The genus name is from the Sanskrit dhatt?rah (plant, thorn apple) and stramonium is originally from Greek, strychnos for “nightshade” and maniakos for “mad”. It is also known as Devil’s Apple, Apple of Peru, Stinkweed, Jamestown-weed. Jimson-weed, Devil’s Trumpet & moonflower. Little wonder that Susan spent days researching the correct identity of her daunting spiny seedpod, before confirming it as D. stramonium.
A member of the nightshade family, it grows wild the world over, wherever it finds warm and moderate climes. Datura has a long history in folk medicine for the treatment of asthma, as an analgesic during surgery or bonesetting, in inducing abortions, providing relief for sore throat or toothache and in getting rid of parasites—to name just a few of its many uses. It was also an essential ingredient in love potions and witches’ brews if you ever needed some!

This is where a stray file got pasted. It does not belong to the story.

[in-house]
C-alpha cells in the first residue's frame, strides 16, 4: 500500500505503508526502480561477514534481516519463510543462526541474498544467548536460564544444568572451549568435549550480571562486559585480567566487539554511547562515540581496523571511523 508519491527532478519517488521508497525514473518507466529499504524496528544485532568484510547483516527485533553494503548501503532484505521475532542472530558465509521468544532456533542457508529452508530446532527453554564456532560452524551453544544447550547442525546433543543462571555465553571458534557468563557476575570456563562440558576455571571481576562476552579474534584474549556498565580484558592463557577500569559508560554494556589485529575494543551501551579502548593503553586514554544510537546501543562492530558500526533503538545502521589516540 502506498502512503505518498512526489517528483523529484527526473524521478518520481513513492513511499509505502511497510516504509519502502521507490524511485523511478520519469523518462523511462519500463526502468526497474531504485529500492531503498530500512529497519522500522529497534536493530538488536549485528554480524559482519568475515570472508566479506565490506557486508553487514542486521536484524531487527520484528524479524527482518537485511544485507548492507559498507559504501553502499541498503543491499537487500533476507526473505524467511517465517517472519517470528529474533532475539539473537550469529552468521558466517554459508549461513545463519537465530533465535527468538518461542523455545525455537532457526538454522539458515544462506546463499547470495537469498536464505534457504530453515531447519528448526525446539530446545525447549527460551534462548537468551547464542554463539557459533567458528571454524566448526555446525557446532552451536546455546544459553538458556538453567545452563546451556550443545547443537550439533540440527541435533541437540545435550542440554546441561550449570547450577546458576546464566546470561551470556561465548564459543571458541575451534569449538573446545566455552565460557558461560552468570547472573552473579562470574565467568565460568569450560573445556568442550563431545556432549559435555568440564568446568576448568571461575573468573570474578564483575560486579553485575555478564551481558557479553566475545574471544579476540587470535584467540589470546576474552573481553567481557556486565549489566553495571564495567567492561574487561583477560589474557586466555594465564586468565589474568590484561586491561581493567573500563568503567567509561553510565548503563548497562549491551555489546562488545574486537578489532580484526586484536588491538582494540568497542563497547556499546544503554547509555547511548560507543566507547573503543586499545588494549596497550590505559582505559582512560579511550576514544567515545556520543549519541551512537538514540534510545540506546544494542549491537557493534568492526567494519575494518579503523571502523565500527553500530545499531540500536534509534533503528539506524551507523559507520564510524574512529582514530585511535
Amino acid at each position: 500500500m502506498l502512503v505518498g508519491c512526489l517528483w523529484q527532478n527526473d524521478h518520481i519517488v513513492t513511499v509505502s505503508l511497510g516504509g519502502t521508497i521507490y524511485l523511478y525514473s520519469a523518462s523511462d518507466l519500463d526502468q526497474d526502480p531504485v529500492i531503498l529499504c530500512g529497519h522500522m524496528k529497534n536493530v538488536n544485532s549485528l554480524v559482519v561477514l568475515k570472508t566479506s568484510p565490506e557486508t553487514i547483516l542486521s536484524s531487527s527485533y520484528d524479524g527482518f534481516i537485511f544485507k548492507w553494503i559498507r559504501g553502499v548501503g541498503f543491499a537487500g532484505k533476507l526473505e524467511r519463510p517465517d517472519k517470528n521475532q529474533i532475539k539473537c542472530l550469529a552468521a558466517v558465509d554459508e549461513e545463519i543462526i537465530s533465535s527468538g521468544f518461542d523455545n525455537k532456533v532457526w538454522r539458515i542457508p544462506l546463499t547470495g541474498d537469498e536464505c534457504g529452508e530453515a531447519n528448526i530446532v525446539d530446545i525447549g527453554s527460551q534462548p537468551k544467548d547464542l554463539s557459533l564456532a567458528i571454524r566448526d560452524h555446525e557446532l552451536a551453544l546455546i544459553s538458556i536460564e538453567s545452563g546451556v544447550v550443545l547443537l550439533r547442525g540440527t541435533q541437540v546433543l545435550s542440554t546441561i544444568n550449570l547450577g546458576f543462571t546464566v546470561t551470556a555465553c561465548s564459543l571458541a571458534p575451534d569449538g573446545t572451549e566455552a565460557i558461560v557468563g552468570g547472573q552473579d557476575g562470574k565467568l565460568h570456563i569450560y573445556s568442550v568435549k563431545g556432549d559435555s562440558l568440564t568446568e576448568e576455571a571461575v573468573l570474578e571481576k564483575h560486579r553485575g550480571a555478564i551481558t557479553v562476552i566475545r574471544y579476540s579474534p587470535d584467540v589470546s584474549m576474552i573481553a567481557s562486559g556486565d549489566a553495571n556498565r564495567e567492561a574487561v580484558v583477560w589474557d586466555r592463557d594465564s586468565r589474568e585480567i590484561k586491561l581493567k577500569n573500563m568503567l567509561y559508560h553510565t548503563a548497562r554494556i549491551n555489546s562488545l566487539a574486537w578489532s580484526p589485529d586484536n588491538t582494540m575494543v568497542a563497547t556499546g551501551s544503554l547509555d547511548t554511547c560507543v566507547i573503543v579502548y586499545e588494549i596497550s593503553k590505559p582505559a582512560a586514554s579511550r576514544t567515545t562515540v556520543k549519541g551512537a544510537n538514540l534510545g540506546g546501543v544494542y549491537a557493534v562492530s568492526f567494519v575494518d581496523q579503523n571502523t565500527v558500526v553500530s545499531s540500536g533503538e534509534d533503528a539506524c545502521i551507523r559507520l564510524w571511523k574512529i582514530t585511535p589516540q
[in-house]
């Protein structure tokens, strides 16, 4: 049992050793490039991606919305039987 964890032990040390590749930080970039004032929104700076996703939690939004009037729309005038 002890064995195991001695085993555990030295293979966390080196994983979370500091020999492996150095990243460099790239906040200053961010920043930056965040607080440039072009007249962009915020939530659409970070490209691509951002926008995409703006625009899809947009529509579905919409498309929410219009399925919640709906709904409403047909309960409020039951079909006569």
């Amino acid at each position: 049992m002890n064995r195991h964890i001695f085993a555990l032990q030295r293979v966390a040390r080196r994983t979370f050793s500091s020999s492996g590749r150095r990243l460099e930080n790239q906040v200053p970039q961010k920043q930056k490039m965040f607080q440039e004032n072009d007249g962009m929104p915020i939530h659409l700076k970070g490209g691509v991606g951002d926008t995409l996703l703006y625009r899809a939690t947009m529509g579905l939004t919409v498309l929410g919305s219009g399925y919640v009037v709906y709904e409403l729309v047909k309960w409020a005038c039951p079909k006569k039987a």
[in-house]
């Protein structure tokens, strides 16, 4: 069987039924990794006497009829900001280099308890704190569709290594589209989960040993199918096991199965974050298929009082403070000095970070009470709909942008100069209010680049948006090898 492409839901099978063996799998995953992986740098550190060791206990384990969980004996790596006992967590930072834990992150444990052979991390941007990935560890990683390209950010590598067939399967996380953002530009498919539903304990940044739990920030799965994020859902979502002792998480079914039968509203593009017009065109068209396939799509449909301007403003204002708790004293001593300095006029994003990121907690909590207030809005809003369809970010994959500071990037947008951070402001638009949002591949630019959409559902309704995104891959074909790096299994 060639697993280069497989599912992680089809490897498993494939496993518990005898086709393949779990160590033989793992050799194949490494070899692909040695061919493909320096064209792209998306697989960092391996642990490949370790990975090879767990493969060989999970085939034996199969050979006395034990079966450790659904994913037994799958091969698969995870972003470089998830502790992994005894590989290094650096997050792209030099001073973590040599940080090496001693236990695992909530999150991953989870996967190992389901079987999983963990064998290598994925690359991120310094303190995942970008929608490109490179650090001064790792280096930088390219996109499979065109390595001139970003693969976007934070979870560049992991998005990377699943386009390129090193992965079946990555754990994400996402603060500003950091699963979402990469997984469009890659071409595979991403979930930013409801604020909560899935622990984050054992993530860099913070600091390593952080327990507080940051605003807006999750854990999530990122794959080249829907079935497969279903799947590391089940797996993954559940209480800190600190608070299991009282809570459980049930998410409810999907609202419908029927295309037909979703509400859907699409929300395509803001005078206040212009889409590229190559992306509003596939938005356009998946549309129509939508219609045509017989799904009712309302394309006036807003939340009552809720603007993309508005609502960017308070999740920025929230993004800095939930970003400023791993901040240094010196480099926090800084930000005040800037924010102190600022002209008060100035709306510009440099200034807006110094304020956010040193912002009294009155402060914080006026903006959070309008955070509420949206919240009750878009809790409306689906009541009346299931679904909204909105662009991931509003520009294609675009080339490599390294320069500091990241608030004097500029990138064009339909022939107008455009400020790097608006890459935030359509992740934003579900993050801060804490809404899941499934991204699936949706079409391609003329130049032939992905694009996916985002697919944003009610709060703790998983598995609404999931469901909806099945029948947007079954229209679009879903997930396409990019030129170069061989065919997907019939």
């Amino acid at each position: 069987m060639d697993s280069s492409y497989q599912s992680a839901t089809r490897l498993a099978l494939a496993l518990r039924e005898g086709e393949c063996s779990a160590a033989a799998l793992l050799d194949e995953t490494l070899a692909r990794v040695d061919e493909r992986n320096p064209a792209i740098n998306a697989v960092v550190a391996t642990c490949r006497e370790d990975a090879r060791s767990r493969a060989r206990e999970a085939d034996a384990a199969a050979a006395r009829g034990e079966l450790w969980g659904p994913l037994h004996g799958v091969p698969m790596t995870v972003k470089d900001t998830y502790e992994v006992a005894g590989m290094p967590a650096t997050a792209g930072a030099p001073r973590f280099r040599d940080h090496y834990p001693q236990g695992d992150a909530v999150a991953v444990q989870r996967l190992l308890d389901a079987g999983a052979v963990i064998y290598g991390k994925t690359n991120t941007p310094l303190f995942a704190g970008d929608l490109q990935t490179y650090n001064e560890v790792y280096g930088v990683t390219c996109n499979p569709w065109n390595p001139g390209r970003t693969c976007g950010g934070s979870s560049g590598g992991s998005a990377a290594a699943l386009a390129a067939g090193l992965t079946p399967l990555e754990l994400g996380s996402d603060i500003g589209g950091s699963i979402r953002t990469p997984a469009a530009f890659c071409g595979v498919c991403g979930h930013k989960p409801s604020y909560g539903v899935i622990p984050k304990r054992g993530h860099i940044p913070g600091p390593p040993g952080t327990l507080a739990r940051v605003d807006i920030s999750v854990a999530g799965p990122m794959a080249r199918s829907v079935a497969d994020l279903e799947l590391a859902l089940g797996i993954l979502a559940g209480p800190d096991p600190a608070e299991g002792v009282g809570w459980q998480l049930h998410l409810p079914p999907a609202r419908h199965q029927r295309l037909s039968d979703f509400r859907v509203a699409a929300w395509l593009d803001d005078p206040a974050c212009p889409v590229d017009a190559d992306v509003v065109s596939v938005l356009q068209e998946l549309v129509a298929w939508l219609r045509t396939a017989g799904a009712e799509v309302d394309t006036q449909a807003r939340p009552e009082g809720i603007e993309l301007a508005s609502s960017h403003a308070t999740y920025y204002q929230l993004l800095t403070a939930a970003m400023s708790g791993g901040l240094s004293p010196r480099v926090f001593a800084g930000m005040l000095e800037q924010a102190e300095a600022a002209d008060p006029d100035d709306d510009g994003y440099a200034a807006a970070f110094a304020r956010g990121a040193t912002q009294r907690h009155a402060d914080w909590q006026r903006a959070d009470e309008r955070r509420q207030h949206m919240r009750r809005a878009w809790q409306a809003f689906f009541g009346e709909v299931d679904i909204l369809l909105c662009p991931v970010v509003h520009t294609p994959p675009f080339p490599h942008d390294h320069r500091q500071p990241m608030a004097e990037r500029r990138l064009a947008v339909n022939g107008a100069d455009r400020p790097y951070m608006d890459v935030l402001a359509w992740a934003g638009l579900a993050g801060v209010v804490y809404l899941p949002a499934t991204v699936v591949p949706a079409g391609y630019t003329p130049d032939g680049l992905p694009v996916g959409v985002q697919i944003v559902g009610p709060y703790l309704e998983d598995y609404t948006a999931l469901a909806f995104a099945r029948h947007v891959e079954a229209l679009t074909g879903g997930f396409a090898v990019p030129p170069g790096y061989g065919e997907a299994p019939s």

All parts of the Datura plant contain varying amounts of tropane alkaloids, atropine, hyoscyamine and scopolamine which are deliriants, or anticholinergics, responsible for both medicinal and hallucinogenic/ psychoactive effects. Uninformed recreational users run a high risk of fatal overdose because ingesting a quantity only slightly higher than the therapeutic dosage can be deadly. Yet for centuries in India as well as in the Americas, D. stramonium has been smoked and ingested for the powerful visions it induces and for providing a means of communication with the spirit world.
Throughout the summer fragrant trumpet-shaped white flowers bloom at night, visited by nocturnal pollinators, and are a joy to behold next morning. Once the tubular green calyx releases the white folds of the corolla, the dance of the unfurling flower is a challenge to paint! As for the thorny, spiny seed-pod—it bursts open with an explosive boom, dispersing its seeds widely and startling me so that my brush flew out of my hand. Believe me, plants are neither quiet nor ever still!
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